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Lilian Kim: McVeigh was matter-of-fact


December 28, 2000
Web posted at: 8:08 p.m. EST (0108 GMT)

CNN Newsource National Correspondent Lilian Kim was in the Denver courtroom that heard convicted mass murderer Timothy McVeigh's request Thursday to have his appeals dropped and be executed as soon as possible.

Q: Is there any indication why McVeigh asked for the speedy execution?

KIM: He has not explained the reason for his decision, and in court U.S. District Judge Richard Matsch didn't ask. Some legal analysts think that McVeigh wants to become a martyr for anti-government causes, but his lead attorney, Dennis Hartley, says that restrictive conditions in federal prison may have something to do with it.


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McVeigh is in solitary confinement, and is released from his cell only one hour a day.

Q: What is the process now?

KIM: If McVeigh doesn't change his mind by January 11 and file an extension for a notice of appeal, then a date will be set for execution by lethal injection. The federal Bureau of Prisons will determine the date, which could be announced in January.

Q: What determines the date of execution?

KIM: By law, the execution date can be no sooner than 120 days from the end of court proceedings.

Q: Though he attended via teleconference, you got to hear McVeigh. How did he sound? Was he confident? Did he display any emotion?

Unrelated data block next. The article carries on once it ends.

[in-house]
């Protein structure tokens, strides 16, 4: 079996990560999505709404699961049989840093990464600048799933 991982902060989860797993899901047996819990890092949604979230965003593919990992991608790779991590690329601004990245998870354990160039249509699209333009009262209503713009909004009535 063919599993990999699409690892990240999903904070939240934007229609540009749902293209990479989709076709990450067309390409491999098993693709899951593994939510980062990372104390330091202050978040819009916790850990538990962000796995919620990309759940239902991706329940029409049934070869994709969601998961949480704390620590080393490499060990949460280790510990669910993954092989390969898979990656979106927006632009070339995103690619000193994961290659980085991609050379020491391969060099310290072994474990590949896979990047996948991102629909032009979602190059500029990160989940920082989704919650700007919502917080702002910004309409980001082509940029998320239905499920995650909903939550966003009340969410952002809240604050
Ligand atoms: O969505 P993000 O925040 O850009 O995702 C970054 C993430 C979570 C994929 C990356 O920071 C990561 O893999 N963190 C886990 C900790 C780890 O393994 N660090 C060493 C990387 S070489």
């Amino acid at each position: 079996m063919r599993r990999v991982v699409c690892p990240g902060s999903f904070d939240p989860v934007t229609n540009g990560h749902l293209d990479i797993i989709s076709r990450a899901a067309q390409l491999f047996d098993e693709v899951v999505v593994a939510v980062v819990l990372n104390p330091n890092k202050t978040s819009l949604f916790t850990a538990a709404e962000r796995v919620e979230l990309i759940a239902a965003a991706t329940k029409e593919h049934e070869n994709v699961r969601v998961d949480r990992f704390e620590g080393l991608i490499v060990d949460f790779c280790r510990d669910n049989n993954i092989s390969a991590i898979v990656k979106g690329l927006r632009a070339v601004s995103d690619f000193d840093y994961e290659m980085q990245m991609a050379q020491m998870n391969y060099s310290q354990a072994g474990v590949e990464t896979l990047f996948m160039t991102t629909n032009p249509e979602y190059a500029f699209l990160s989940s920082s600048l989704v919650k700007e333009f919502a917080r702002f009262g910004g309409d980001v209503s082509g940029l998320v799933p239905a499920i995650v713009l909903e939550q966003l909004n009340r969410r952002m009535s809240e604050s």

KIM: He was very polite and cordial. He seemed very much on the ball when it came to his legal rights, and very matter-of-fact. He wasn't emotional, and he treated the judge with utmost respect.

It appears he's totally knowledgeable about the legal system, and about his rights. It's obvious he's done a lot of research.

The judge wanted to be certain what Timothy McVeigh was getting into, and wanted to make sure he was confident with his decision. He asked McVeigh many questions.

McVeigh said he was under no duress or coercion by prison workers or anybody else.

Q: Were any Oklahoma City survivors or family members present?

KIM: It was mostly media in the court, but there were one or two survivors. No one really came out for this. There were no demonstrators.

Judge sets hearing in McVeigh's request
December 15, 2000
Oklahoma City bombing victims remembered, 5 years later
April 19, 2000
McVeigh: Gulf War killings led him on path to disillusionment
March 13, 2000
Agent who led arrest of McVeigh tries to put human face on FBI
April 16, 1999
Grand jury finds McVeigh, Nichols acted alone in Oklahoma bombing
December 30, 1998
Oklahoma City bombing trial
March 1997
Timothy McVeigh and the death penalty
December 1996
McVeigh, Nichols plead not guilty in bombing
August 13, 1996

Federal Bureau of Investigation
U.S. Department of Justice
The Bureau of Alcohol, Tobacco and Firearms
Oklahoma State Government

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